« LOSING FACE »
jusqu'au 24 juin | until June 24
Renforcer sans cesse des moments de réalité – les rendant plus réels pour prouver notre existence. La manière dont nous nous présentons au monde, sur une scène électronique pour la consommation par auditoire distant et inconnu. Losing face représente l’échec de « l’acteur » à maintenir l’image/le personnage/l’idéal souhaité menant au dévoilement d’aspects de soi ordinairement dissimulés ou marginalisées.
The way we depict ourselves to the world, on the online stage for consumption by an audience, distant and unknown is a means of expression that has become synonymous with social media. Continually solidifying moments of reality – though photos such as selfies – making them more real, to validate our existence. Through dramaturgical studies, sociologist Erving Goffman conceptualized identity through metaphors of stage actors in the theatre, arguing that we “perform” in order to project a desirable image.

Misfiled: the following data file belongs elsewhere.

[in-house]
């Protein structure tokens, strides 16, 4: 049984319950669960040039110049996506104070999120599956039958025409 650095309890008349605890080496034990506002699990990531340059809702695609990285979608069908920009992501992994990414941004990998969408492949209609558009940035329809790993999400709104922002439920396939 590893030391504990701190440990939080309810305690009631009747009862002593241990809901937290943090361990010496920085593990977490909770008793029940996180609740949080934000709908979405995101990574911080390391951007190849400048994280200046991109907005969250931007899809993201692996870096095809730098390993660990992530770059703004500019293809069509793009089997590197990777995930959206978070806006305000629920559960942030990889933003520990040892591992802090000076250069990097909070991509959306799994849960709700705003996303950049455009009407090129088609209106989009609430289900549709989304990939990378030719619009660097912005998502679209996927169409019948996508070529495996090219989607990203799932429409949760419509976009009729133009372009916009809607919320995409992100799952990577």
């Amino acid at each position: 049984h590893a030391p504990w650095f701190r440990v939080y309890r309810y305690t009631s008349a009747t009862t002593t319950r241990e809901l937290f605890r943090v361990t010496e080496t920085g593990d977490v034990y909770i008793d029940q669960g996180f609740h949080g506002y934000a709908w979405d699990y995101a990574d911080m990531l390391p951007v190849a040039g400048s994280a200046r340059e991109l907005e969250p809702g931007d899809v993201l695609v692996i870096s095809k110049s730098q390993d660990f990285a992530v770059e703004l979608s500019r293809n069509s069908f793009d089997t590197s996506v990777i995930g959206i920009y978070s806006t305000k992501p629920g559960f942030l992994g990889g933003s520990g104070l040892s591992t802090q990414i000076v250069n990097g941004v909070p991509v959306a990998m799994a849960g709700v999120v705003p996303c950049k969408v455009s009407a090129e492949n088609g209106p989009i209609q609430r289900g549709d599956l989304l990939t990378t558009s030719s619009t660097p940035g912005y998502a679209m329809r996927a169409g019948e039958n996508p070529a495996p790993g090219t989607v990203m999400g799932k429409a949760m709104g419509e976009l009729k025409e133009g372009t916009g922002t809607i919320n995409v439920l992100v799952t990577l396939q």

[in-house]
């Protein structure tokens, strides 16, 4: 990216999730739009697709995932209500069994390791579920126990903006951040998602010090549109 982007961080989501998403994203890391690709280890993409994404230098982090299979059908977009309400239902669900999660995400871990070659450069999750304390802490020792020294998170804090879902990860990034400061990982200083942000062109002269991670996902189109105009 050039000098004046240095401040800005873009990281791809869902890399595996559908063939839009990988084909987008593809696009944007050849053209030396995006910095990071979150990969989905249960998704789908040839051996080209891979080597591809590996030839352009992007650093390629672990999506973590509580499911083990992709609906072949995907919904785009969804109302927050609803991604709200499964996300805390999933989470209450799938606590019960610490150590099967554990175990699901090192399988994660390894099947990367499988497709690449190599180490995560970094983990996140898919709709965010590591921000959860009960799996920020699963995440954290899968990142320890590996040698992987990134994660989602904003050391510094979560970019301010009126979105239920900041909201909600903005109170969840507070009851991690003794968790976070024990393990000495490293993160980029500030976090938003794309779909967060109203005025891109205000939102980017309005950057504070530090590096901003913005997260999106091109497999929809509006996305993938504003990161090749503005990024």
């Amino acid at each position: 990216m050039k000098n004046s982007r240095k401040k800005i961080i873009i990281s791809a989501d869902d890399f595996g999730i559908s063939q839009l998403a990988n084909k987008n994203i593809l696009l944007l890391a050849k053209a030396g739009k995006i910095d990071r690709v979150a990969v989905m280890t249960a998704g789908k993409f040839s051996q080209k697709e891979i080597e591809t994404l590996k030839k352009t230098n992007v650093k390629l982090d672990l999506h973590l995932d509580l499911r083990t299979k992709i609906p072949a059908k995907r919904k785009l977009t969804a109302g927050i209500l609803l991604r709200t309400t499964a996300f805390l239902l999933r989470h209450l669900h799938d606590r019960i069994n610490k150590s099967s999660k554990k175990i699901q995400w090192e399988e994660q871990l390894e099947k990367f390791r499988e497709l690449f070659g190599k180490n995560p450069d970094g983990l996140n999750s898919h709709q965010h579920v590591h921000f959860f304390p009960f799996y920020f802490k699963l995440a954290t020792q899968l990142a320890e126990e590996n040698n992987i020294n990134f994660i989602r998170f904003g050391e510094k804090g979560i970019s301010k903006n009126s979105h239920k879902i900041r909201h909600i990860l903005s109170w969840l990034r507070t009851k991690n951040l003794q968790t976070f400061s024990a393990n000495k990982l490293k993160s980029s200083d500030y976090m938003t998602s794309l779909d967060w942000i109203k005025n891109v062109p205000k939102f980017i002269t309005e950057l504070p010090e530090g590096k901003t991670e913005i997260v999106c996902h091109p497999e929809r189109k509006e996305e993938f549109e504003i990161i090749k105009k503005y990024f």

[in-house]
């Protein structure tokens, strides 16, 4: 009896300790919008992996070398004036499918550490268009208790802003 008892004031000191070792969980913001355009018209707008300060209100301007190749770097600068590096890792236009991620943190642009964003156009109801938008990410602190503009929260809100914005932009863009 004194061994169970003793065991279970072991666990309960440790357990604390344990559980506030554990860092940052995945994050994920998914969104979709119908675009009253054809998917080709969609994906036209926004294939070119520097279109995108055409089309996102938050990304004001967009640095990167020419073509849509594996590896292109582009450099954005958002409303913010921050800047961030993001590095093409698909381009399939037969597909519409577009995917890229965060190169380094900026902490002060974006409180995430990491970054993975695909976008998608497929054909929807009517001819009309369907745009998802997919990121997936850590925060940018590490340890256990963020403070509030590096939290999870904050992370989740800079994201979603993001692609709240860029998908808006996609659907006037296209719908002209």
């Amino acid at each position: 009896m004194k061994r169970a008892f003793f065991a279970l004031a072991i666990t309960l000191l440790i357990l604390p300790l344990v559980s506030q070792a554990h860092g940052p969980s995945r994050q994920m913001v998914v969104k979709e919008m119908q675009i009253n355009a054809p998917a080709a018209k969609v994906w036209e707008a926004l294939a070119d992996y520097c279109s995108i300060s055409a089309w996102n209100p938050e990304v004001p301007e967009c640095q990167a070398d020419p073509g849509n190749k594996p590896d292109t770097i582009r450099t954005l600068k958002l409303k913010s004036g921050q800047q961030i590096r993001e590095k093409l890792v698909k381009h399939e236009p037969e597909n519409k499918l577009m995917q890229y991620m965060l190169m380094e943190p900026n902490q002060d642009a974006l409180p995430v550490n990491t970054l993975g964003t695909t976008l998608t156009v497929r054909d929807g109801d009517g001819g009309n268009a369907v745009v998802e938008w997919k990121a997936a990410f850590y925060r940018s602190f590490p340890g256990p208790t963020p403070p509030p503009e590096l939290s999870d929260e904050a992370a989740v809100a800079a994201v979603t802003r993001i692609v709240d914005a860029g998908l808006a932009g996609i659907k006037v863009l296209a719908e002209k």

That in the presence of an audience we wear a series of “masks” which conform to certain rules and social conventions in any given situation. This performance Goffman called “Self-Presentation” which is essentially a continual controlling and staging of how we appear, casting ourselves – especially in terms photos on social media – quite literally, in the best light possible. “Losing face” is a failure to maintain the desired image/persona/ideal by the “performer” revealing normally concealed aspects of the performer such as the effort which goes into putting on a front. What interests me most of all is Goffman’s key argument that as individuals [performers] we have impressions that we give and those that we give off the difference is that the performance we give is quite often clearly received but the impressions that we give off are unintended. I am interested in this dichotomy present in these images, the actual image, and its ostensible representation of reality and the psychological “back stage” reality of the moment. This idea of “Losing face” not in the sense of humiliation but more of a slip-up, a revealing of something unintended, is what fascinates me most. How a depiction of self could potentially reveal a fear or insecurity or those other marginalized aspects of ourselves that we don’t want anyone to see, yet hide in plain sight, often, for thousands to see.